Recent reports on the legal profession reinforce what most realists already knew; market forces continue to apply significant pressure on law firms.

Two forces at work in the marketplace show no signs of easing any time soon: the demand for legal services on one hand, and on the other, the (over) supply of lawyers to do the work. And while firms have attempted to adjust to these forces in a number of ways, the use of technology and a fresh look at strategic issues  are two specific responses worth a quick look.


The results of Altman Weils’ recent Survey of Chief Legal Officers is loaded with relevant information. Here are a few highlights:

  • 48% of respondents decreased their budgets for outside counsel with only 26% reporting an increase;
  • 26% intend to further reduce the use of outside counsel in 2015 while only 14% are projecting an increase; and finally,
  • 43% plan to increase their in-house staff in the next year.

These statistics in conjunction with a continuing shift of (for now) certain types of work to alternative service providers, and outsourcing of services constitute relentless pressure on the demand side of the equation.


Beginning in 2007/2008 through 2012 we saw an aggressive correction in the quantity of lawyers employed by US law firms (layoffs). But we should note that this trend has begun to shift.

According to a recent Thompson Reuters report

“In 2012, firms did a commendable job of pulling back headcount growth, bringing supply into better balance with demand. But since Q3 2013, headcount growth has been steadily rising, reaching its highest level since Q4 2012. Firms continue to add headcount ahead of demand. In fact, in recent quarters, headcount growth has more than cancelled out growth in demand, dampening productivity and profitability.”

The bottom line is that supply is growing again in a marketplace that never did return to a healthy supply/demand balance.

In other words, short of an unforeseen growth in demand, firms are going to be facing all of the tough questions that come with too much capacity — more lawyers than there is work.


In response to the continuing economic pressures some firms have turned to technology as a means of becoming more competitive.

A recent report (The Emergence of Tigers and Bears and Other Law Firm Trends) by Aderant provides some intriguing insights into this response. The report is based on responses from 227 firms with a good mix of small and large firms.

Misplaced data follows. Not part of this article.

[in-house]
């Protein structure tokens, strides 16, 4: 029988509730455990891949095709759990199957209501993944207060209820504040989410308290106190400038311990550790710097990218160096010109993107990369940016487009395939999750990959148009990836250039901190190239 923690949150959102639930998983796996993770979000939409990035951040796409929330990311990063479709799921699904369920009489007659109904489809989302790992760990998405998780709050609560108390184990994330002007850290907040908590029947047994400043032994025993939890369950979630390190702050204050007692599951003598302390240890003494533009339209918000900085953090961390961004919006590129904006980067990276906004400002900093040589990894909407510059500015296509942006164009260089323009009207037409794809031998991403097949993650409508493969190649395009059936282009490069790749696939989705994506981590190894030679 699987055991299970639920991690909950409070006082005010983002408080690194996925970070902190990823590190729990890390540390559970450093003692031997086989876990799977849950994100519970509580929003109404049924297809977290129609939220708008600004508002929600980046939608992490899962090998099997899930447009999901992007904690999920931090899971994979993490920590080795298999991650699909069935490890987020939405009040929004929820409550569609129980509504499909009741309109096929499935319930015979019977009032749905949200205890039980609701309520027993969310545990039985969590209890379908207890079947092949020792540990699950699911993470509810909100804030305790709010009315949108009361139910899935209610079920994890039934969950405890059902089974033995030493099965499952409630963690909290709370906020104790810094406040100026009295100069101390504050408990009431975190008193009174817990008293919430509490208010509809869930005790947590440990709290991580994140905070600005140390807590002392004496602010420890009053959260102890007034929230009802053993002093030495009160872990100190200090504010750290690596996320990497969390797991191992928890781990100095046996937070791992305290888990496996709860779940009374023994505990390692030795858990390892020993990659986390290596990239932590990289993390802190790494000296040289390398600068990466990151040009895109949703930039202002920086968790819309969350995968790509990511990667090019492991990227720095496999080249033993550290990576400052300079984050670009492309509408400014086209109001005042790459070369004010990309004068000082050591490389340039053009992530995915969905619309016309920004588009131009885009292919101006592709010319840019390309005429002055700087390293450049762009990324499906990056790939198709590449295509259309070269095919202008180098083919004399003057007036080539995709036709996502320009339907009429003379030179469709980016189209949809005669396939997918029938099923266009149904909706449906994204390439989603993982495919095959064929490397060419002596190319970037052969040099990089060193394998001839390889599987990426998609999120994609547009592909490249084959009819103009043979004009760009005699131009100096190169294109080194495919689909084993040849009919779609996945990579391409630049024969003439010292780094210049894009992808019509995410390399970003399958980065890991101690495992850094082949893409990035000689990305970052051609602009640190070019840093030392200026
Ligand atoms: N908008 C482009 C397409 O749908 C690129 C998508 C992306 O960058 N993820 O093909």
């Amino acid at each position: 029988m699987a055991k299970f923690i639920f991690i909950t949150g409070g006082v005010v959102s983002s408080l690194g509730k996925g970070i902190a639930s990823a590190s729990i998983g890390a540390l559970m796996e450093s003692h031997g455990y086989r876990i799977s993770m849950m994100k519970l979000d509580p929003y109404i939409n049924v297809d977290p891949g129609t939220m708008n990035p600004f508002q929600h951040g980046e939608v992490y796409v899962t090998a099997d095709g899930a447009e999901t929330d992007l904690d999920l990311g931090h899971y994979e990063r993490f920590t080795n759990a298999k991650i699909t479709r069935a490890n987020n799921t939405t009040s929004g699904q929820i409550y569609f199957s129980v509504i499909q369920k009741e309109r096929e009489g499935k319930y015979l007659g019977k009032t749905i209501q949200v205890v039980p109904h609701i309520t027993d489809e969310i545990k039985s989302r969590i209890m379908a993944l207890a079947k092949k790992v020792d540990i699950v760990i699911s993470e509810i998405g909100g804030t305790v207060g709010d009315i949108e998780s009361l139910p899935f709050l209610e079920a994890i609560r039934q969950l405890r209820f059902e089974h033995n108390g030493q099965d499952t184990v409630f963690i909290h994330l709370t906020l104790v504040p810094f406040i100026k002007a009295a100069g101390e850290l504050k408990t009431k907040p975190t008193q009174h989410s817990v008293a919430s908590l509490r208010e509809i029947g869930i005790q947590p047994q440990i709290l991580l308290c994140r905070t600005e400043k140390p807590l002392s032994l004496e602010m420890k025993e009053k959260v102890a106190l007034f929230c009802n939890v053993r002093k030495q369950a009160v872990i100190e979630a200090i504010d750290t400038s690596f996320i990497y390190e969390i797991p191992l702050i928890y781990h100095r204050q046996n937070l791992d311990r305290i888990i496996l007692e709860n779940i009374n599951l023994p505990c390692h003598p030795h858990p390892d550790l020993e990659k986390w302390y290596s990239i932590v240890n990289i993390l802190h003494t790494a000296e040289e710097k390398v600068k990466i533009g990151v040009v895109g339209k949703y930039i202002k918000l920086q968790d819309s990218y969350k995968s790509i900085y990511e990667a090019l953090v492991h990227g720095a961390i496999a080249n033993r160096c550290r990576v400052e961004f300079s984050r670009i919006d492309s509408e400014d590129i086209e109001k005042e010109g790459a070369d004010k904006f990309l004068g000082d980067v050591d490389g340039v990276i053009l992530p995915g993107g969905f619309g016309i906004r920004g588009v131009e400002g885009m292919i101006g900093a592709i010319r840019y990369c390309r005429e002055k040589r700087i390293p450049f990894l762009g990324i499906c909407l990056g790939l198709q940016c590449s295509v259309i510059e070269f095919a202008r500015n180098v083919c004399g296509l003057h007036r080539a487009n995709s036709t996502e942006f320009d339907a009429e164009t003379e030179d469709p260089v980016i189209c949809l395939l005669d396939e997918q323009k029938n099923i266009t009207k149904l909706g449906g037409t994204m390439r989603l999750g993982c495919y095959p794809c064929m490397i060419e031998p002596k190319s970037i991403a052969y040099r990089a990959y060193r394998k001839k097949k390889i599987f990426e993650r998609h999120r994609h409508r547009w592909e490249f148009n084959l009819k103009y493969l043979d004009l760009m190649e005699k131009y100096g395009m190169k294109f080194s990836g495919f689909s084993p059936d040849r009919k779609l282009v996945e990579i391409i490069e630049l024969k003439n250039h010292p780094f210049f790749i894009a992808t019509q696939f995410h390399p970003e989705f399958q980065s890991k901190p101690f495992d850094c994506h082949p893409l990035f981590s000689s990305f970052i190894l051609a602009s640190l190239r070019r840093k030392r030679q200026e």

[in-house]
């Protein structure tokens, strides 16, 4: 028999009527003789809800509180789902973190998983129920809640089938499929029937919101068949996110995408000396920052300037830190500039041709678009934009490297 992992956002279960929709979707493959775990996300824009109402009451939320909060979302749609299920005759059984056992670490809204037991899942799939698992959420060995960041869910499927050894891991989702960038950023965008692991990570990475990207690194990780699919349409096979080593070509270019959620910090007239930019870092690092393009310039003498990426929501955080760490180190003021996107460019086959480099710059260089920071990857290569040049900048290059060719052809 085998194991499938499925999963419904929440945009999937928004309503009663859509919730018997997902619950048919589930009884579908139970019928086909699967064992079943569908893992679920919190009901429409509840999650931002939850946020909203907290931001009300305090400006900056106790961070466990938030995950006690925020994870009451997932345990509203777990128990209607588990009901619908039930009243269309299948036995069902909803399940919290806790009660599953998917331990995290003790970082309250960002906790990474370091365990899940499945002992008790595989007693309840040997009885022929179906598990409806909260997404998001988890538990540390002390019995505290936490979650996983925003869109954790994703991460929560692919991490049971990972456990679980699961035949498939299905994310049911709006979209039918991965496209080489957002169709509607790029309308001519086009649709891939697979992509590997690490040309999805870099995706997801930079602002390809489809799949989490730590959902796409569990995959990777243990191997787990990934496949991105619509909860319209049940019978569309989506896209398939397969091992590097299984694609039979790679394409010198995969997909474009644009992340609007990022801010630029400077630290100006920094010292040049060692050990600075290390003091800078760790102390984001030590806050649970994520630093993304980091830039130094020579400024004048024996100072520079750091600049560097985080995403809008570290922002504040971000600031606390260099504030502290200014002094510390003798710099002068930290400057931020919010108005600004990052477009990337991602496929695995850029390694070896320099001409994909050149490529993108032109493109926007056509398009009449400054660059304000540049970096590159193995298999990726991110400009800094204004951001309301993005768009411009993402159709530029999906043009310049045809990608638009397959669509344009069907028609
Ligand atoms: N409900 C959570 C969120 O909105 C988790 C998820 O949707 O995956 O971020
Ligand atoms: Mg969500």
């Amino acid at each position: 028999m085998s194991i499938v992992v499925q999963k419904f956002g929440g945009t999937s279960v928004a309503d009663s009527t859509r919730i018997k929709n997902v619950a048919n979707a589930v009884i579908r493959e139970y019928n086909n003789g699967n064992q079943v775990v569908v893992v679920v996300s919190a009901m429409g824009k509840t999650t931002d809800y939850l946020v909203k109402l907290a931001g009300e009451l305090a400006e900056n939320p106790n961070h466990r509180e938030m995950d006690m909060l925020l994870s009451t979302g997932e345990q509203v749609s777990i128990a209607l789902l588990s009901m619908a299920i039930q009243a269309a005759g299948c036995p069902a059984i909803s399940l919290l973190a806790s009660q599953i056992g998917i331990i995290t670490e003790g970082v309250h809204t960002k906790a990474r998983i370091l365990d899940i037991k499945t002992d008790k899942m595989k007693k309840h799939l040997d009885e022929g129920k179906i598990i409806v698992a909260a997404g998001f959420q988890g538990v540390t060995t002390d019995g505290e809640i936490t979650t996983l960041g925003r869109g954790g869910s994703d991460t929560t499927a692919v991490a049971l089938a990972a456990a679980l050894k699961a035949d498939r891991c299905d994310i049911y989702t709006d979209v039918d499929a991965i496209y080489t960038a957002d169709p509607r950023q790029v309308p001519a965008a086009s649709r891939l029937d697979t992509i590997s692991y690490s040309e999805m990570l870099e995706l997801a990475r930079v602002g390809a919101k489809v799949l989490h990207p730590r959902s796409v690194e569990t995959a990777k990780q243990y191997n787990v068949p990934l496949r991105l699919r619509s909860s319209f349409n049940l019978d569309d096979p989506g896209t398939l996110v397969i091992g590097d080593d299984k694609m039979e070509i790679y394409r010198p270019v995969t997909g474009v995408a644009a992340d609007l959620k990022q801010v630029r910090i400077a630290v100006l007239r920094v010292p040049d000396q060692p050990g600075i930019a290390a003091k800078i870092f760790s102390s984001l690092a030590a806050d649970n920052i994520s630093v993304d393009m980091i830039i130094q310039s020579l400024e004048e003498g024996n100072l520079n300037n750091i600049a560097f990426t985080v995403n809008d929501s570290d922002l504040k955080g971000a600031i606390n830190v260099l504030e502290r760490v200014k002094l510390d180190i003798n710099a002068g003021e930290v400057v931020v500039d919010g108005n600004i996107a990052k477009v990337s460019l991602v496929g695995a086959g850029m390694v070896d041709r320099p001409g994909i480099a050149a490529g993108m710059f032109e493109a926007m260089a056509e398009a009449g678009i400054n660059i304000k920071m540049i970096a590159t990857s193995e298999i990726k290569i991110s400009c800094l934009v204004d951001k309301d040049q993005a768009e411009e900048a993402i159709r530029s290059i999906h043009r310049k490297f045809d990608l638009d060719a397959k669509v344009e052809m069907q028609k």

Two points stood out to me, and both draw a clear distinction between larger vs small to mid-sized firms.

Point 1. When asked what the number one business objective was, the majority (51%) of the small to mid-size firms said acquiring new clients. By contrast, only 21% of the larger firms cited this as their primary objective.

 Point 2. When asked where they were investing their IT dollars, the large firms indicated that 55% of their IT budget goes to automate processes and making service providers more efficient. Whereas only 12% of the small to mid-sized firm budget is invested in this area. Instead smaller firms are investing in better analysis of their operations and technology in order to capture more billable time.

As larger and more established “brand names” have wrestled with the demand problem one strategy has been to aggressively pursue the work being done by firms whose brand is not as strong. When combined with their investment in more efficient service delivery, the (typically) larger firms are creating increased pressure on the weaker firms.


The strategy implications for small to mid-sized firms seems clear. With growing pressure from shrinking demand and larger firms pursuing their market, higher efficiencies and focus will win.

In other words, developing a brand around a capability or a small group of capabilities is the ticket to survival. With limited budgets, strategic investments to become known for something is simply more realistic than hoping to become known as a premier provider in an array of practice areas.

This is my observation as to how any firm, weaker firms in particular, have to respond.

How much focus does your firm have?